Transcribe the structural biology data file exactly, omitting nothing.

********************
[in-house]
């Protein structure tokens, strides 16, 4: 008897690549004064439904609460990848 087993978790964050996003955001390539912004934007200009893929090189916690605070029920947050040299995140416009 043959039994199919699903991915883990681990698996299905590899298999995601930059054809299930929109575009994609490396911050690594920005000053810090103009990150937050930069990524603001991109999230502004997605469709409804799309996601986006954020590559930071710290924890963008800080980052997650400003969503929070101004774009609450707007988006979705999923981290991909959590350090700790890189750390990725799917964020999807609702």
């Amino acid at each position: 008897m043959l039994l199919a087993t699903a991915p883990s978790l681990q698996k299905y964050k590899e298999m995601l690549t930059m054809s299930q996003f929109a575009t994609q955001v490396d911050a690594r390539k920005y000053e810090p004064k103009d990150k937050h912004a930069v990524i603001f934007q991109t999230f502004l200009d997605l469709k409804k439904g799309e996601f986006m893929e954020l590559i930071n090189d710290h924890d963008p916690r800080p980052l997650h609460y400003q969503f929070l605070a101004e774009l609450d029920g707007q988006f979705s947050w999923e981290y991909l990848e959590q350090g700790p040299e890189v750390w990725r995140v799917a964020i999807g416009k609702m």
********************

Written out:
[in-house]
């Protein structure tokens, strides 16, 4: 008897690549004064439904609460990848 087993978790964050996003955001390539912004934007200009893929090189916690605070029920947050040299995140416009 043959039994199919699903991915883990681990698996299905590899298999995601930059054809299930929109575009994609490396911050690594920005000053810090103009990150937050930069990524603001991109999230502004997605469709409804799309996601986006954020590559930071710290924890963008800080980052997650400003969503929070101004774009609450707007988006979705999923981290991909959590350090700790890189750390990725799917964020999807609702």
């Amino acid at each position: 008897m043959l039994l199919a087993t699903a991915p883990s978790l681990q698996k299905y964050k590899e298999m995601l690549t930059m054809s299930q996003f929109a575009t994609q955001v490396d911050a690594r390539k920005y000053e810090p004064k103009d990150k937050h912004a930069v990524i603001f934007q991109t999230f502004l200009d997605l469709k409804k439904g799309e996601f986006m893929e954020l590559i930071n090189d710290h924890d963008p916690r800080p980052l997650h609460y400003q969503f929070l605070a101004e774009l609450d029920g707007q988006f979705s947050w999923e981290y991909l990848e959590q350090g700790p040299e890189v750390w990725r995140v799917a964020i999807g416009k609702m």